Secret passage that the popes used to escape the Vatican

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When one thinks of the Vatican, the first image that comes to mind is St. Peter's Basilica. However, what many do not know is that down the street from the basilica is Castel Sant'Angelo; a fortress connected to the Vatican by a wall known as “passetto del Borgo.” This very corridor served as an emergency exit for the popes. 

This half-mile passage holds many stories, and it is known that some of Rome's most important people used it to flee the Vatican. However, it is most known for Pope Clement VII's escape in 1527 during the siege of Rome. Clement took refuge in the castle for six months. 

Director, Lazio's Museums
'This is one of the monuments that best represents the city of Rome. It is a monument of antiquity that, unlike others, has not been destroyed, but instead transformed. Whoever comes here can still see Hadrian's mausoleum.'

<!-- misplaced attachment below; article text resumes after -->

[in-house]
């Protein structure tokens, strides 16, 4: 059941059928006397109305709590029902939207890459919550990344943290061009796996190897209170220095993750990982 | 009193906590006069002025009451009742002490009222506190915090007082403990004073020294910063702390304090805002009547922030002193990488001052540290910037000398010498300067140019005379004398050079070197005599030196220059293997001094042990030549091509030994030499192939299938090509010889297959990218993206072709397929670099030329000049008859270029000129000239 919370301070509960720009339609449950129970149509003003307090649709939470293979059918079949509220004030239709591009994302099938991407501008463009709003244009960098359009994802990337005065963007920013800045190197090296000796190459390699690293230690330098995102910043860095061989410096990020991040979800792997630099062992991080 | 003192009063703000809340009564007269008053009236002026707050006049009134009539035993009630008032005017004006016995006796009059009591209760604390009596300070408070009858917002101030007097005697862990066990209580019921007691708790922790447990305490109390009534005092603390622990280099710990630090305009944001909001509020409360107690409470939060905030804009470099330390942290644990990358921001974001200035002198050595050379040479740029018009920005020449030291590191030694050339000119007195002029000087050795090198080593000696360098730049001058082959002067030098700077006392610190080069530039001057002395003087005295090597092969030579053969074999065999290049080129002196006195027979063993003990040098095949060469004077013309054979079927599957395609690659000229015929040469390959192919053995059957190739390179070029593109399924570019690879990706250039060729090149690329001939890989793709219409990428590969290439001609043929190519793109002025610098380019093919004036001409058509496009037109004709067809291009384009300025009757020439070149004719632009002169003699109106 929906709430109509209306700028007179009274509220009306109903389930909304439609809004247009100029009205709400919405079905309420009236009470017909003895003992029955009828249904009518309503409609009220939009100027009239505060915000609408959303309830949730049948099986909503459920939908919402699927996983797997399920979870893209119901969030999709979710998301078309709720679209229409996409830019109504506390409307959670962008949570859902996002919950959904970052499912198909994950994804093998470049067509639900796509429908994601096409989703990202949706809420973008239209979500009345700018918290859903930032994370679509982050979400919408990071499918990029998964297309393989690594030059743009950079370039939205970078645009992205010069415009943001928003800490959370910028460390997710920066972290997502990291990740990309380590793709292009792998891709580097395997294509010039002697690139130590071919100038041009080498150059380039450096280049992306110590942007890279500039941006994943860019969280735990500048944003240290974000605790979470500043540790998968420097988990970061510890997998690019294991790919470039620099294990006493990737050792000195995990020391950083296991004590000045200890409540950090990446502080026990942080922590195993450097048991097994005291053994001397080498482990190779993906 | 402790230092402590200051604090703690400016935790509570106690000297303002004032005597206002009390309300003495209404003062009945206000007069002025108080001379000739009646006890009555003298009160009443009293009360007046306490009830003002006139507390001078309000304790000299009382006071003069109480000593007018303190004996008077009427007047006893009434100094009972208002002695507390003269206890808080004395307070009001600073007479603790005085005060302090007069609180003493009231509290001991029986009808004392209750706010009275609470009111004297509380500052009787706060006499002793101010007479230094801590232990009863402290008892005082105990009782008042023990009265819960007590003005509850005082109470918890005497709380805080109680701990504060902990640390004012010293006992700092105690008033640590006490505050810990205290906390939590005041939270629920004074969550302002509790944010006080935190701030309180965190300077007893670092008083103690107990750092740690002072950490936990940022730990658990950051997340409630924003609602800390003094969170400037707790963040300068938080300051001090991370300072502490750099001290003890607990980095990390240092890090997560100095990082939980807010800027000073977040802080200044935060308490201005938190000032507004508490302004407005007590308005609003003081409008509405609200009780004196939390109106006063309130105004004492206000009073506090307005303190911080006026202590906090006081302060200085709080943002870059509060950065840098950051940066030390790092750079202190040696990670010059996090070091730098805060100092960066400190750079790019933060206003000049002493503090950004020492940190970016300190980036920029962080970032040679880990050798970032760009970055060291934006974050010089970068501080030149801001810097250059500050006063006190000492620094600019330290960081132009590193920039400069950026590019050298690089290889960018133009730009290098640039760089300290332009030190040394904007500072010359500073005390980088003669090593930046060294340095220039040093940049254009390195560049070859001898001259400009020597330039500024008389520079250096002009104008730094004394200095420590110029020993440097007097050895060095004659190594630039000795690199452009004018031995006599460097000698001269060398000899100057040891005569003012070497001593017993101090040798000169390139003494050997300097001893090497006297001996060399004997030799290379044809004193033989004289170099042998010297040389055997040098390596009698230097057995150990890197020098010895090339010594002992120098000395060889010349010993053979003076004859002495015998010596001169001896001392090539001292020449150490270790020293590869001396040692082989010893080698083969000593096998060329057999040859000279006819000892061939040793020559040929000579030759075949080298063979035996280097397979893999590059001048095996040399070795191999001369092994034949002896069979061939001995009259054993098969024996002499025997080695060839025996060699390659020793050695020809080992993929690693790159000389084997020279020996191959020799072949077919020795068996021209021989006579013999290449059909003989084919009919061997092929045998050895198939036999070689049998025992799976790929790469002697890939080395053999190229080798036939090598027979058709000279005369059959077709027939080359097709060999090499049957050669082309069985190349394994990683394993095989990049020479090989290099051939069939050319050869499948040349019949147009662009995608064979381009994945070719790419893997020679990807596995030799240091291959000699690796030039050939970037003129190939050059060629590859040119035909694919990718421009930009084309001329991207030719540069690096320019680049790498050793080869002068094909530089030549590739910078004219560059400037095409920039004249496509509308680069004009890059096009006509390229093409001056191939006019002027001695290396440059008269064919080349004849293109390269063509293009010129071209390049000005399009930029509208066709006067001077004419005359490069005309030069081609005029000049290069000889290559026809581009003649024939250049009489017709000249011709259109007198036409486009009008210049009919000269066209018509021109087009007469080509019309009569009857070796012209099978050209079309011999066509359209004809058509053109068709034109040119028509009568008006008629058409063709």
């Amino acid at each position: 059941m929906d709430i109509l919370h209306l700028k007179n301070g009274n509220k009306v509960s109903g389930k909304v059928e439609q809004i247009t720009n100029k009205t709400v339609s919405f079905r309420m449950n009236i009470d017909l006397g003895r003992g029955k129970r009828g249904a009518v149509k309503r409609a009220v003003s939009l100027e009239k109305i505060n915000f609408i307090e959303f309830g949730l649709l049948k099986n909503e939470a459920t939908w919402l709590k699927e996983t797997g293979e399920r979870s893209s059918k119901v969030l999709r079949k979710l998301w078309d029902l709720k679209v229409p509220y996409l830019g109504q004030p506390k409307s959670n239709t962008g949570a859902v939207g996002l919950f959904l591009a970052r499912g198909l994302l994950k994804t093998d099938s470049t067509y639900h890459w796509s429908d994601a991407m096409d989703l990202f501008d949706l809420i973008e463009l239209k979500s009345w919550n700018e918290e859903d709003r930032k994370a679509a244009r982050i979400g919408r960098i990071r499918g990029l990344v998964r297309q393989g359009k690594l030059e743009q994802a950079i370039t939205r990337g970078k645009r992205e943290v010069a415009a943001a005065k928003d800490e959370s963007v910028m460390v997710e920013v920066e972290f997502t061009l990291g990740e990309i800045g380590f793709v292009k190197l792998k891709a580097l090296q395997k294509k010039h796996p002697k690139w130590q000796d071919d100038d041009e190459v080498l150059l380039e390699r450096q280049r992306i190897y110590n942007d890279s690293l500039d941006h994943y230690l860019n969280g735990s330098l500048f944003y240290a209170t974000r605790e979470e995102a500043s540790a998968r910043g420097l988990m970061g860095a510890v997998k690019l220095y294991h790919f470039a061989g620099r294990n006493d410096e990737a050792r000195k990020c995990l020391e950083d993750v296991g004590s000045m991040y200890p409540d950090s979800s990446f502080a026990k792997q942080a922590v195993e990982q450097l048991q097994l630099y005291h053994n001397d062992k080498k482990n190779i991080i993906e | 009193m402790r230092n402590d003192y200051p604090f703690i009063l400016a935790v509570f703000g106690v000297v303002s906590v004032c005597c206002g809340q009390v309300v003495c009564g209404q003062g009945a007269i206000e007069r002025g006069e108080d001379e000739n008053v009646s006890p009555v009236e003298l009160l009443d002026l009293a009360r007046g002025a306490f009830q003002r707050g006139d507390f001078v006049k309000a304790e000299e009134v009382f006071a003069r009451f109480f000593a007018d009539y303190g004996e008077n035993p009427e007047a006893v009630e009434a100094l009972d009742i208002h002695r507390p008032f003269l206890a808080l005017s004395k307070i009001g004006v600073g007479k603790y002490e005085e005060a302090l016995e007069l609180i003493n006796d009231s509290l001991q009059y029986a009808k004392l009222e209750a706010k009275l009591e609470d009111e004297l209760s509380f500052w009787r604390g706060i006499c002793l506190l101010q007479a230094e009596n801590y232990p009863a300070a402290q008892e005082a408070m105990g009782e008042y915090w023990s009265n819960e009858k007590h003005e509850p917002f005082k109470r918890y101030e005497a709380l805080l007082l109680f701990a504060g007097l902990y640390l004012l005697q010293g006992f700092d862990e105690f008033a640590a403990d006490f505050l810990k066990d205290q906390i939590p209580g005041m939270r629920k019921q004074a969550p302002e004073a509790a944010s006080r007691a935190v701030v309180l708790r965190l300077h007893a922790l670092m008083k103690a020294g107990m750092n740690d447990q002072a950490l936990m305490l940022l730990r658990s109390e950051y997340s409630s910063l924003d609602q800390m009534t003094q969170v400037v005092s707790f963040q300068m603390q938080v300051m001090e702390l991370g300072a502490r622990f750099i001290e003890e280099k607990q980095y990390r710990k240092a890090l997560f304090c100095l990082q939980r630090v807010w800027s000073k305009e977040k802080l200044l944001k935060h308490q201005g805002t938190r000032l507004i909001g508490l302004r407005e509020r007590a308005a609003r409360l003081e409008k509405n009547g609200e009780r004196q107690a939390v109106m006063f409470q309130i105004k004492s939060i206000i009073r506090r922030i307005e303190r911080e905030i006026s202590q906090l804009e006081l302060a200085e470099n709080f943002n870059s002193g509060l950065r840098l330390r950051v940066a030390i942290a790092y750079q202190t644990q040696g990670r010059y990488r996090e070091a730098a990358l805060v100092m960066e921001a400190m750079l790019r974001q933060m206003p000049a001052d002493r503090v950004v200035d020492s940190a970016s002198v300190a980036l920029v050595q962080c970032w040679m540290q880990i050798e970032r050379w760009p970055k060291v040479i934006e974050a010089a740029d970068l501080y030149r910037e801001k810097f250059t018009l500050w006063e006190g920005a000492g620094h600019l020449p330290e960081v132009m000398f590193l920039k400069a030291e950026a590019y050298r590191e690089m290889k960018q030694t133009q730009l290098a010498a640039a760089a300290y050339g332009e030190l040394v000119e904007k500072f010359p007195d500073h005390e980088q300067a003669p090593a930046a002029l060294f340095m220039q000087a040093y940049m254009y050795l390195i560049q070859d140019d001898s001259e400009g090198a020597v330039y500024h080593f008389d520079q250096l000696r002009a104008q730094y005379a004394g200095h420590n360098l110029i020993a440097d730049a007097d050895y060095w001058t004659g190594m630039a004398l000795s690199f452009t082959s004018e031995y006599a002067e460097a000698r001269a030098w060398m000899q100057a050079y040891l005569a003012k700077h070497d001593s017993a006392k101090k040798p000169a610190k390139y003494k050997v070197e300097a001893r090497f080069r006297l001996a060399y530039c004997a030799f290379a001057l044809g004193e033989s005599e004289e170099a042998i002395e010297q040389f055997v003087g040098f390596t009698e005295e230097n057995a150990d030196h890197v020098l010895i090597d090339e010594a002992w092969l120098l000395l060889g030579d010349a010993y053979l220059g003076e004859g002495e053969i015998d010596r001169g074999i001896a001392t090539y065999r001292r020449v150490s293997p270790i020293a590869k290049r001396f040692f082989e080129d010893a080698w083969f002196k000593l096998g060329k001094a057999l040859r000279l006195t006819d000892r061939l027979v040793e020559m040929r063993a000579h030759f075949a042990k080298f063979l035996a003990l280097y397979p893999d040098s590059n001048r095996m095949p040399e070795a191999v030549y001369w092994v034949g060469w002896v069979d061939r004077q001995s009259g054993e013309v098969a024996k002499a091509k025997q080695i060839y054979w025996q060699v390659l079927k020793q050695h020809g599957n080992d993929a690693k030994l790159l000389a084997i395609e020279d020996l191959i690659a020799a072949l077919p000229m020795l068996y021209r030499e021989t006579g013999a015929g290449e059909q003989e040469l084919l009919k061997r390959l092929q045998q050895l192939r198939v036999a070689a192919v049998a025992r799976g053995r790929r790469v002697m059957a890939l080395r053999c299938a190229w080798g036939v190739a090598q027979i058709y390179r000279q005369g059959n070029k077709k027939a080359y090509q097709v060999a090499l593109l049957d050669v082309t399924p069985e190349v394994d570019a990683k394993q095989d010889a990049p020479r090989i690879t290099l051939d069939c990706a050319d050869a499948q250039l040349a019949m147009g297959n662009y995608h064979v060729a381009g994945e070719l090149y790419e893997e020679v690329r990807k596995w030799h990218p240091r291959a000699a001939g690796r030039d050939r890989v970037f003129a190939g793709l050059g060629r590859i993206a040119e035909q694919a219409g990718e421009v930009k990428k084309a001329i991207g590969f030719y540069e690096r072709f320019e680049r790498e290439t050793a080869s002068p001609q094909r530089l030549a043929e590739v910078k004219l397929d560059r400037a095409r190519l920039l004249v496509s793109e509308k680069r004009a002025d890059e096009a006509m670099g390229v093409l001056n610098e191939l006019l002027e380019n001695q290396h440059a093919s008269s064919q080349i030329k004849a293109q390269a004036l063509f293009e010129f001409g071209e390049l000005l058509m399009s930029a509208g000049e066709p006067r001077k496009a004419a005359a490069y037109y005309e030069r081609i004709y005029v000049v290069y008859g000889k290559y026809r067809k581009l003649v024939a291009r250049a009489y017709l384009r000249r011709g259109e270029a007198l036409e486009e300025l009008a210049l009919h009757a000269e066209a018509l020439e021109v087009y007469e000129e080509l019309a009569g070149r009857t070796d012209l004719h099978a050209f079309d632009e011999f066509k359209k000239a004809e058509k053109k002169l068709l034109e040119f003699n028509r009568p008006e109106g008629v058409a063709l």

The castle was built by the Emperor Hadrian in 1355 as a personal mausoleum. However, during the great plague that struck the city in 590, it was renamed Castel Sant'Angelo. 

It is said that Pope Gregory I saw the Archangel Michael on the top of the castle, symbolizing the end of the plague. This sculpture of the archangel that we now see was made by Raphael.

In 1277, the castle was connected to Vatican City with a corridor that was named 'Passetto'. This secret passageway is open everyday.

Director, Lazio's Museums
'The 'passetto' can be visited every day, and there are two guided tours. One is at 11 in the morning, and another is at 4 in the afternoon, and they are available in English and Italian. Through a program called the 'Secret Castle,' one will learn not only about this passage, but also the Castle's other hidden places, such as the prison or the room where Pope Clement hid. In summer, you can also visit in the evenings.'

Whoever walks on the passetto can imagine how these people must have fled from the Vatican to the city's fortress just to stay alive

Director, Lazio's Museums
'Perhaps the most magical moment of the 'passetto' is when one walks through it and watches the city rise on both sides.'

Castel Sant'Angelo currently ranks fifth on the museums that have an entrance fee. Its walls hide secrets that have never been revealed, but wait to be discovered. 

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